Conversation with Aileen Clarke

I came across Aileen’s work on Flickr and was quickly sucked into her luscious coloured Scottish Landscapes. Her Croft scenes reminded me of staying in bothy’s in wild and beautiful landscapes and of camping by the shore under moonlit skies. Enjoy some musings with Aileen over virtual coffee.

I was really drawn to your needle felted landscapes, especially your use of colour. Why would you say nature features so predominately in your work?

Having spent most of my life living in the countryside and visiting the west coast of Scotland on holidays, I found that when I went to college for four years and lived in a city, I just couldn’t function properly. I found the city so uninspiring and when I took off to do a bit of back packing I subconsciously headed west. I found myself on the outer Islands of Scotland and the west coast of Ireland and that’s where I felt most at peace, most inspired and rejuvenated. The colours I use in my work probably reflect my affinity for the sea, the sky, the beauty of a sunset etc. And my use of vibrant colour in other pieces might reflect my sense of fun and my sociable nature.

What inspires you, that you couldn’t you live without?

Being surrounded by trees and greenery and our visits to the west coast.

Is the source of the materials you use important? Environmental factors such as dyes used, the source of the wool?

As I become more interested in felt, fibres and yarns I find myself wanting to know more about natural dyes and sources of wool. I’d love to experiment with dyes myself and make them from what I can find in the garden and in the woods. I get given a lot of bits and pieces from friends and family that know I can reuse a lot of old garments etc so there is an element of recycling going on in my work.

Being a wonderfully creative person can you explain what creativity is in terms of what it means to you?

Creativity to me is the inbuilt intuition to do something artistc and make things beautiful. To express oneself in a way that appeals to other peoples sensitive sides. It may be that people express themselves creatively through music and song, through theatre and dance, through writing, gardening, decorating, whatever. When people get in touch with their creative side they experience joy and self satisfaction. I feel very blessed to be so naturally creative though it took me years to understand that it is more than just a hobby or a pass time to be making and creating. Having some sort of creative outlet is a need. Trying to stop that flow of creativity would be like piling up stones in the path of a stream. The stream would still find a way to flow.

When you consider the issues that western society faces do you feel creativity has anything to offer as an antidote?

There are many great projects going on that help people overcome difficulties and problems through creativity but the only antidote for society today is to stop and think and see the blatant greed and corruption going on all around them. I’ve never been one to make big statements through my work though.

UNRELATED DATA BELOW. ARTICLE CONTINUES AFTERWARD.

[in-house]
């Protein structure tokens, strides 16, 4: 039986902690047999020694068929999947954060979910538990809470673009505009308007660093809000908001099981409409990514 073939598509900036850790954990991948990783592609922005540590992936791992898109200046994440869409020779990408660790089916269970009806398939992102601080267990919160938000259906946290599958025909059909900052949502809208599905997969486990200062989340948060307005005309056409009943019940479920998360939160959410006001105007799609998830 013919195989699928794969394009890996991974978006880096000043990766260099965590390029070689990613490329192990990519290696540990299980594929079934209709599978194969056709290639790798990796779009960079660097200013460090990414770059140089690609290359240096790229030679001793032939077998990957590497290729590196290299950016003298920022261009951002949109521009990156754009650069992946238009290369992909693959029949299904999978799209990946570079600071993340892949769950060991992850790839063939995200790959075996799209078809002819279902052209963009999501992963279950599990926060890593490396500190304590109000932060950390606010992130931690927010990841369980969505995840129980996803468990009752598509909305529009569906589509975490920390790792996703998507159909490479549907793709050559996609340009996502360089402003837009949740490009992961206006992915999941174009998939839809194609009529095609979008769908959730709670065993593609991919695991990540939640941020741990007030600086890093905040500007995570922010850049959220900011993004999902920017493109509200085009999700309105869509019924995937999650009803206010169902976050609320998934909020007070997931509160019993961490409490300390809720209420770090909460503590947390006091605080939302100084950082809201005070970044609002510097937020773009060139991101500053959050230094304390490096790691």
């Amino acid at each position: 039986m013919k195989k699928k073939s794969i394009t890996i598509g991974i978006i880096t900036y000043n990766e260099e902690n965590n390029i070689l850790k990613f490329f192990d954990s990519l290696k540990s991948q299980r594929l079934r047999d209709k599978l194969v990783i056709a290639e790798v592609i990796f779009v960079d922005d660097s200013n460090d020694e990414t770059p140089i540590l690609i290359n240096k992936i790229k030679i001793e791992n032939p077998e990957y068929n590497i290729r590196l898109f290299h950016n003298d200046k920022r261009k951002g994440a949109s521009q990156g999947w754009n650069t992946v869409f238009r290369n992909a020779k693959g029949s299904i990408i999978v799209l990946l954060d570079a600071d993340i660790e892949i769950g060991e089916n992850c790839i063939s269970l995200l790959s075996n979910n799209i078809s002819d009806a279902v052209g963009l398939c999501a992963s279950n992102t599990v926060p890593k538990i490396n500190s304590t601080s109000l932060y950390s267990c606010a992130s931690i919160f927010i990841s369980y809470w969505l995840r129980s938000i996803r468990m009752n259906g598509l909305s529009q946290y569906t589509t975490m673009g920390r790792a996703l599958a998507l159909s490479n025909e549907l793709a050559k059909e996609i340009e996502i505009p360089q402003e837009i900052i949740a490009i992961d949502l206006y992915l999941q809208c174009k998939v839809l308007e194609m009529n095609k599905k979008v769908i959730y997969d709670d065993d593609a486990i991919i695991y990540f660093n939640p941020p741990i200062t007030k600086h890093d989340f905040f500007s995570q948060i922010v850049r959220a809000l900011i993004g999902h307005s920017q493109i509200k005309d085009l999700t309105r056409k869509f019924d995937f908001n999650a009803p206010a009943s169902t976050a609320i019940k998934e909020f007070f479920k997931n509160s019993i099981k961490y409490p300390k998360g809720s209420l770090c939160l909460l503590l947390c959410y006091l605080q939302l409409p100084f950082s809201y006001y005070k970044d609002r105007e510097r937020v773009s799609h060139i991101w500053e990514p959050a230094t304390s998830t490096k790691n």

Do you think craft has anything to offer in a spiritual connection? (for eg a connection to the spirit of a place or entering a meditative zone in repetitive work?)

I know that some people do feel a sense of fulfillment spiritually when they get right into whatever they are creating. I don’t feel that.

Who is inspiring you right now (eg blogs/flickr)

I find the whole online crafting community a great inspiration. Living in a rural area I could be quite cut off from the creative world but following craft blogs and flickr groups keeps me fired up with new techniques and materials to try and of course the feedback is tremendous.

‘Disasters or experiments? What’s your attitude when it all goes wrong?

I love getting time to experiment. Just go with the flow and see what happens. I don’t like wasting time though. I have two children and a house to keep (as do most!) and as my business grows I need to be making the best use of my time. Some disasters can be chopped up and used in another way and sometimes a thing doesn’t turn out the way I want but something useful may be learned. I just don’t like waste though. I’d hate to be using lots of nice materials and the piece turn out to be no good.

I’m nosey – would you share a picture of your workspace or something you’re working on?

My work space is a cubbie hole behind the stairs which is full to bursting point and I more often than not end up working at the kitchen table.
At the moment I am working on some textile seascapes for a new gallery opening in Johnshaven in May and some felt jewellery for a craft fair in St Andrews town hall on May 16th.

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2 thoughts on “Conversation with Aileen Clarke

  1. Thanks for posting this Jude : )
    I finally bought the paints yesterday for painting that little drawer set in my work space. The blankness of if really stands out in that photo!

  2. What a lovely interview 🙂

    The colours in your work are so evocative Aileen (I particularly like the purples and reds) – beautiful!

    Kate x

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